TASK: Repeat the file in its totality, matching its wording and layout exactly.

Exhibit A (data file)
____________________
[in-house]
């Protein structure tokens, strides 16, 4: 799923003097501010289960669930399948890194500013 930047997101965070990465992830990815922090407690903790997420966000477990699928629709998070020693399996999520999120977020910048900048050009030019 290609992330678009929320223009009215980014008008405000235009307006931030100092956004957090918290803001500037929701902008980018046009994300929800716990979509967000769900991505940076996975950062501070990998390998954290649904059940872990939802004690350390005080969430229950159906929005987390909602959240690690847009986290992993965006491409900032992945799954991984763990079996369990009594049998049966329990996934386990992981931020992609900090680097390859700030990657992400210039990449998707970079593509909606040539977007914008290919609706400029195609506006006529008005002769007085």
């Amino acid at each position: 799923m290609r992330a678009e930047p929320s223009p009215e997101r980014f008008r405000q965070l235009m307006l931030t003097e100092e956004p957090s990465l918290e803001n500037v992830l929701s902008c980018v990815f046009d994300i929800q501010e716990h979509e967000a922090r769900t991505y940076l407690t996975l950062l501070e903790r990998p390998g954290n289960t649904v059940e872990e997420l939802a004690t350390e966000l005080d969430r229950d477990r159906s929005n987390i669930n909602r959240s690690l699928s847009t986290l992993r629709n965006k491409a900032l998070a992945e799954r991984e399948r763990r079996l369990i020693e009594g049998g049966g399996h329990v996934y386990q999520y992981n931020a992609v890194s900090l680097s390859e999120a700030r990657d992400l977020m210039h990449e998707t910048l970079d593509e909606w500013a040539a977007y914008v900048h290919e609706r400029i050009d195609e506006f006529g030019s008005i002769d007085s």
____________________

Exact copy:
[in-house]
């Protein structure tokens, strides 16, 4: 799923003097501010289960669930399948890194500013 930047997101965070990465992830990815922090407690903790997420966000477990699928629709998070020693399996999520999120977020910048900048050009030019 290609992330678009929320223009009215980014008008405000235009307006931030100092956004957090918290803001500037929701902008980018046009994300929800716990979509967000769900991505940076996975950062501070990998390998954290649904059940872990939802004690350390005080969430229950159906929005987390909602959240690690847009986290992993965006491409900032992945799954991984763990079996369990009594049998049966329990996934386990992981931020992609900090680097390859700030990657992400210039990449998707970079593509909606040539977007914008290919609706400029195609506006006529008005002769007085």
């Amino acid at each position: 799923m290609r992330a678009e930047p929320s223009p009215e997101r980014f008008r405000q965070l235009m307006l931030t003097e100092e956004p957090s990465l918290e803001n500037v992830l929701s902008c980018v990815f046009d994300i929800q501010e716990h979509e967000a922090r769900t991505y940076l407690t996975l950062l501070e903790r990998p390998g954290n289960t649904v059940e872990e997420l939802a004690t350390e966000l005080d969430r229950d477990r159906s929005n987390i669930n909602r959240s690690l699928s847009t986290l992993r629709n965006k491409a900032l998070a992945e799954r991984e399948r763990r079996l369990i020693e009594g049998g049966g399996h329990v996934y386990q999520y992981n931020a992609v890194s900090l680097s390859e999120a700030r990657d992400l977020m210039h990449e998707t910048l970079d593509e909606w500013a040539a977007y914008v900048h290919e609706r400029i050009d195609e506006f006529g030019s008005i002769d007085s």